The maker movement is so cool. I really think the next big thing is scalable manufacturing. The ability to build 1 or 2 of something, then scale that design up to thousands or millions in a straight foward manner.
Designers are beginning to go “open source”, allowing users to download tweakable templates for everyday objects like furniture. “Ship information not stuff!” declares the website for AtFab , which is spearheading the trend along with SketchChair and MakeMe. Both AtFab and SketchChair specialise in homewares that can be put together from flat interlocking pieces of wood or acrylic. They are cut from a digital file by a laser-cutter or a computer numerical control (CNC) mill—machines which are becoming increasingly cheap and common. SketchChair also offers software that lets you draw-on components like legs, and test the physics of the chair against a manikin sized to the proportions of your body.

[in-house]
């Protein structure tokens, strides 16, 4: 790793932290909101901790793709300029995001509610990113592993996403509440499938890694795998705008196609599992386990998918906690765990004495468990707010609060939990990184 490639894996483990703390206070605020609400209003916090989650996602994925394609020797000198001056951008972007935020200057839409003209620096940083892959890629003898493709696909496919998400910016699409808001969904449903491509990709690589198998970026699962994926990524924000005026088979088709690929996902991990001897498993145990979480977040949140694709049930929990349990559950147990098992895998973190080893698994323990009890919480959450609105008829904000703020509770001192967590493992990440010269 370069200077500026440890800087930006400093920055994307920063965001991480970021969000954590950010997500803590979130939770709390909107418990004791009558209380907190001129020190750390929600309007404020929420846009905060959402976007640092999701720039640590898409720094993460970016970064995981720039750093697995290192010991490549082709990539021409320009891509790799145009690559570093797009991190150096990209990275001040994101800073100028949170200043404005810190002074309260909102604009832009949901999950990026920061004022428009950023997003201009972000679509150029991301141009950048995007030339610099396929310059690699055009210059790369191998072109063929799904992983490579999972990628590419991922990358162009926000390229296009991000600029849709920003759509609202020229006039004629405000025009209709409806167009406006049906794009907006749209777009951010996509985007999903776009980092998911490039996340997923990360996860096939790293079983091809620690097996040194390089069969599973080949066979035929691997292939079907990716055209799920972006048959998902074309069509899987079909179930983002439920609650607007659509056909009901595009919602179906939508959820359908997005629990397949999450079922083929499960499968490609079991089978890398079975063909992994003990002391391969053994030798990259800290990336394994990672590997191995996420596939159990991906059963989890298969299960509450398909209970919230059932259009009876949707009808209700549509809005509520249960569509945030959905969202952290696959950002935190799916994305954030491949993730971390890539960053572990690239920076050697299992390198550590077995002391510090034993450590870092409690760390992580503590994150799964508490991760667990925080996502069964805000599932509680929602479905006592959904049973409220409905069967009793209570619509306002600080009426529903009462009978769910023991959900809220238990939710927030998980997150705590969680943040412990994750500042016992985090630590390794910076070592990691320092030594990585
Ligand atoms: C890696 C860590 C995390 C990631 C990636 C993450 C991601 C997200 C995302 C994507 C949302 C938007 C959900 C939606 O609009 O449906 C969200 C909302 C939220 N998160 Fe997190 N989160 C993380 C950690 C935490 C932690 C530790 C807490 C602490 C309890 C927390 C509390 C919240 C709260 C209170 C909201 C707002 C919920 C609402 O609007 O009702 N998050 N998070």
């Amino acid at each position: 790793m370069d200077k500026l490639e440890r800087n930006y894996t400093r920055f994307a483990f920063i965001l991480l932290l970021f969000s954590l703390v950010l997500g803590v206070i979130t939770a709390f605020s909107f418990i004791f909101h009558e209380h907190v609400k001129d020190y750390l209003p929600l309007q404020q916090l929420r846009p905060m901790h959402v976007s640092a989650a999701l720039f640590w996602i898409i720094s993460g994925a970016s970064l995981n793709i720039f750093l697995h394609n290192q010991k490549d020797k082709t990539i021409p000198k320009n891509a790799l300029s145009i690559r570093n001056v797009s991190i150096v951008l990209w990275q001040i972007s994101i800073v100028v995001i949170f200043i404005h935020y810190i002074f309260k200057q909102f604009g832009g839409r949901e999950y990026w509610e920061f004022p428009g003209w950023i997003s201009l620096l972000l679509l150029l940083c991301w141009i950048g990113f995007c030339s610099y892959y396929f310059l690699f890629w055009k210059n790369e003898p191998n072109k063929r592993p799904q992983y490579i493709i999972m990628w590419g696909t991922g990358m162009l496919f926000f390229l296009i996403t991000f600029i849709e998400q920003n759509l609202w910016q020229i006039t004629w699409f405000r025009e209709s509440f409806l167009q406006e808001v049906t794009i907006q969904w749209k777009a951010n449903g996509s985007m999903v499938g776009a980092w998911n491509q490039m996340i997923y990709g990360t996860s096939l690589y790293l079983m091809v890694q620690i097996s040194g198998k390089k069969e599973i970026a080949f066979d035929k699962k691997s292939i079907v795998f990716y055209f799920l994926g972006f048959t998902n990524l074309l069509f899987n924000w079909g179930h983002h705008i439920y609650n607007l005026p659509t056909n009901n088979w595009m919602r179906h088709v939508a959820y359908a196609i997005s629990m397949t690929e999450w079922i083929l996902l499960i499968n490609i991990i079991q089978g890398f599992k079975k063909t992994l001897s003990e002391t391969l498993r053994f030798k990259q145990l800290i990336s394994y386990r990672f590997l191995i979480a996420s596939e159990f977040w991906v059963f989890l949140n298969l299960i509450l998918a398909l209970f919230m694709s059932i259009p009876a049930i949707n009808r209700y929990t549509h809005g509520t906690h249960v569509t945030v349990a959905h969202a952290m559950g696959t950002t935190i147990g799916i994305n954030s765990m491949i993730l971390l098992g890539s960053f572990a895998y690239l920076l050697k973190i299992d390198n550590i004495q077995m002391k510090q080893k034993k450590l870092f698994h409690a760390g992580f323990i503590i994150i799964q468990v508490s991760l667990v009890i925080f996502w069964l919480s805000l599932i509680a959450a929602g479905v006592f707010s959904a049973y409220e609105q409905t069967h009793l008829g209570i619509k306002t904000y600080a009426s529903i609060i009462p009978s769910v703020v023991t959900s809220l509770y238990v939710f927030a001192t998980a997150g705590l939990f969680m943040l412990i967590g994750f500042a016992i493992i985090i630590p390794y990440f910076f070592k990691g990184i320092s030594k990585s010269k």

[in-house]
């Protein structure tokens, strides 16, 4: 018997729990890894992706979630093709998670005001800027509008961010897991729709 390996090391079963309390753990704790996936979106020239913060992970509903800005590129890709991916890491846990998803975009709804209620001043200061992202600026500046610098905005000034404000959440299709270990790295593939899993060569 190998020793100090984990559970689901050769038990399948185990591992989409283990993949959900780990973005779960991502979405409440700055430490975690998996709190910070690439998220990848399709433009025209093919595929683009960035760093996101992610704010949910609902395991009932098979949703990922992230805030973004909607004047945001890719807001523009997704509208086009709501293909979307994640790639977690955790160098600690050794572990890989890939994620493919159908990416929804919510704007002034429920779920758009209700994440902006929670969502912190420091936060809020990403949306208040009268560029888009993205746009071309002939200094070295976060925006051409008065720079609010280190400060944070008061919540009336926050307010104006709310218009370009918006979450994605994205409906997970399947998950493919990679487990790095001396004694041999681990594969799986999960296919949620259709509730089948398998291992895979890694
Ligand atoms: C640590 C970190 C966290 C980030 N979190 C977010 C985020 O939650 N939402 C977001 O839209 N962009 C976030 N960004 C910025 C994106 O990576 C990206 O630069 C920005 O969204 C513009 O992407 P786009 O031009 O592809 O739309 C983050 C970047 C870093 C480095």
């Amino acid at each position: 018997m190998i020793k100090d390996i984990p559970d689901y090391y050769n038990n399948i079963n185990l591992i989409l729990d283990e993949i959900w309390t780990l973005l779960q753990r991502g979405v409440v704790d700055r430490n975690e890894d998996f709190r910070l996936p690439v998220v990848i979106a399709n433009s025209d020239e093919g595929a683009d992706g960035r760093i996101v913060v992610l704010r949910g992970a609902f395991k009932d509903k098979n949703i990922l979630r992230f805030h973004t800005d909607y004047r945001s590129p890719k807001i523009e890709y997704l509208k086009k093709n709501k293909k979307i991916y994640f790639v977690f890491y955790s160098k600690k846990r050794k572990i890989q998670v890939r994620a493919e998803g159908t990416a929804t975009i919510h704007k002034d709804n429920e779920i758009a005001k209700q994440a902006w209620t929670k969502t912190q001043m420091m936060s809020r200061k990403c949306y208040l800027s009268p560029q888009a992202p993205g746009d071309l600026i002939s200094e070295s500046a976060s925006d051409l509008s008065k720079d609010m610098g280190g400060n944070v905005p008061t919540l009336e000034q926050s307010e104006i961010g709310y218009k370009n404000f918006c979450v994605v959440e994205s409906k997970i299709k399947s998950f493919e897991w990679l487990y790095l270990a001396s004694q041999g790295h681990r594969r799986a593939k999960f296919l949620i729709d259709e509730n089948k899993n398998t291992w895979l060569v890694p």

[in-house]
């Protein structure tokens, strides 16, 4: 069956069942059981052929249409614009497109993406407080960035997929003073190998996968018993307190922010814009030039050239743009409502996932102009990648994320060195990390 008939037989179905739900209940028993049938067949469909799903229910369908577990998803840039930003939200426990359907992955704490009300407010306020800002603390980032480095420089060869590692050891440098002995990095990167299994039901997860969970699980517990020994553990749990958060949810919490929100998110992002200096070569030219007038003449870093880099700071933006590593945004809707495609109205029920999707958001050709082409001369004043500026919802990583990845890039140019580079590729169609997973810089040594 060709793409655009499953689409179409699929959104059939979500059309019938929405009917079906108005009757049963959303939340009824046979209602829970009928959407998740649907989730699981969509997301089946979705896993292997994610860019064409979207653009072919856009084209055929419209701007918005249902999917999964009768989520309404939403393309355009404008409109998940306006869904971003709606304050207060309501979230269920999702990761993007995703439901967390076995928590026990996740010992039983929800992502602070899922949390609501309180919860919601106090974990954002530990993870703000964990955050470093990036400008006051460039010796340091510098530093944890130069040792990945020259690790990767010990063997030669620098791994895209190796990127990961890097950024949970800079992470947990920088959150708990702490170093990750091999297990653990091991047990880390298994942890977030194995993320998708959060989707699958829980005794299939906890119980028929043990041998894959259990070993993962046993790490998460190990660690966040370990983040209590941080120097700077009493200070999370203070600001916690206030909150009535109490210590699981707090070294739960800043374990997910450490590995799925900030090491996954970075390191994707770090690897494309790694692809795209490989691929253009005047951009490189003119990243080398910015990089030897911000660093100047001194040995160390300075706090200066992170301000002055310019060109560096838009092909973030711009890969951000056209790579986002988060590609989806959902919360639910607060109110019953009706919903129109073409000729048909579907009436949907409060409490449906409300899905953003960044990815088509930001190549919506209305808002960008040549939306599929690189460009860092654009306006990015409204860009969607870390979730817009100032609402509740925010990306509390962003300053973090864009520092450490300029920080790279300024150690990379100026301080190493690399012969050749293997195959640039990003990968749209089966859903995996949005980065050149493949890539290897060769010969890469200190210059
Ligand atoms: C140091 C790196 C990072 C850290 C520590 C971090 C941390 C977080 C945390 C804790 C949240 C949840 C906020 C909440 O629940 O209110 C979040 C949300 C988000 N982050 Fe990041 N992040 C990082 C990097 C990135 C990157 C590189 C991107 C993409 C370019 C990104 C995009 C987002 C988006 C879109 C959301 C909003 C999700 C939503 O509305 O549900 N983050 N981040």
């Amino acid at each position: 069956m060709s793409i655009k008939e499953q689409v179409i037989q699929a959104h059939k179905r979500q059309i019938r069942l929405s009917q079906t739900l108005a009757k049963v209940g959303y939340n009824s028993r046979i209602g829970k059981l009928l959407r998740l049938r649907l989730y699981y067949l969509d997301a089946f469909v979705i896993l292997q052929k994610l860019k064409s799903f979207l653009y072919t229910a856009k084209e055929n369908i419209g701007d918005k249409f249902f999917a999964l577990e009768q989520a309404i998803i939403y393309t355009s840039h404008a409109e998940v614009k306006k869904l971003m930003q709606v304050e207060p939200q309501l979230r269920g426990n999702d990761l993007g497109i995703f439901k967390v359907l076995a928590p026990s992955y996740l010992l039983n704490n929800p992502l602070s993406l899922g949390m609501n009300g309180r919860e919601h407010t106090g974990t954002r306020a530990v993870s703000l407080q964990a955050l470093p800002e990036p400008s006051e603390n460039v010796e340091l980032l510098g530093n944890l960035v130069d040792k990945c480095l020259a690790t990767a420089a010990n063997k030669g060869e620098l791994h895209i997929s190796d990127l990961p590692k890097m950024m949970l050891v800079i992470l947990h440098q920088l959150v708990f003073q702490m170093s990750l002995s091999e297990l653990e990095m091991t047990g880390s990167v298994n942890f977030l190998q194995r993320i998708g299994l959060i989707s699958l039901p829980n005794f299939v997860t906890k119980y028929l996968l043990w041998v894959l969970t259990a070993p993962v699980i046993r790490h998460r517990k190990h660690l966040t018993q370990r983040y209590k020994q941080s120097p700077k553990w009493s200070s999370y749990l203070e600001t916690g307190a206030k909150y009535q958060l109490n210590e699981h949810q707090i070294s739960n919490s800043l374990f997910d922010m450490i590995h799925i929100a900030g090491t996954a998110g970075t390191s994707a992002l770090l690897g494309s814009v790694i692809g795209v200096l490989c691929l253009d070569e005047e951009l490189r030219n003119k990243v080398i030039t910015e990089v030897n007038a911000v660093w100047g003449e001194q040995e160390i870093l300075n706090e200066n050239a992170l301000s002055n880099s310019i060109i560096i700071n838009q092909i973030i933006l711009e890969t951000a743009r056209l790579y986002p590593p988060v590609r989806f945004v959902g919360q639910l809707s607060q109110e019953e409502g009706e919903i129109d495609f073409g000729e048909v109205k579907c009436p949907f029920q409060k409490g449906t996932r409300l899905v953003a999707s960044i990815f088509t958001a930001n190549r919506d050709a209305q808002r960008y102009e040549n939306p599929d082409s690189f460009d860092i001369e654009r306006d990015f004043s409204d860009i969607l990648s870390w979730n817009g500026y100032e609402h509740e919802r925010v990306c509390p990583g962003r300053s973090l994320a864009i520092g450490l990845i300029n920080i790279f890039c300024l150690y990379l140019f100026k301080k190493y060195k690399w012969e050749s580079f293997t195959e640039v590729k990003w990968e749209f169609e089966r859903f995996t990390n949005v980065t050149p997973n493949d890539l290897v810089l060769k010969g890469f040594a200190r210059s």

“The idea of a ‘factory’ is, in a word, changing,” writes Chris Anderson, a journalist and entrepreneur, in his new book , “Makers: The New Industrial Revolution”. “Just as the Web democratised innovation in bits, a new class of ‘rapid prototyping’ technologies, from 3-D printers to laser cutters, is democratising innovation in atoms.” Mr Anderson is an advocate of the “maker” movement , a community that champions the digital and the do-it-yourself. He believes that mass customisation could re-energise manufacturing, create environmentally responsible jobs, and empower consumers to surround themselves with objects uniquely tailored to their needs.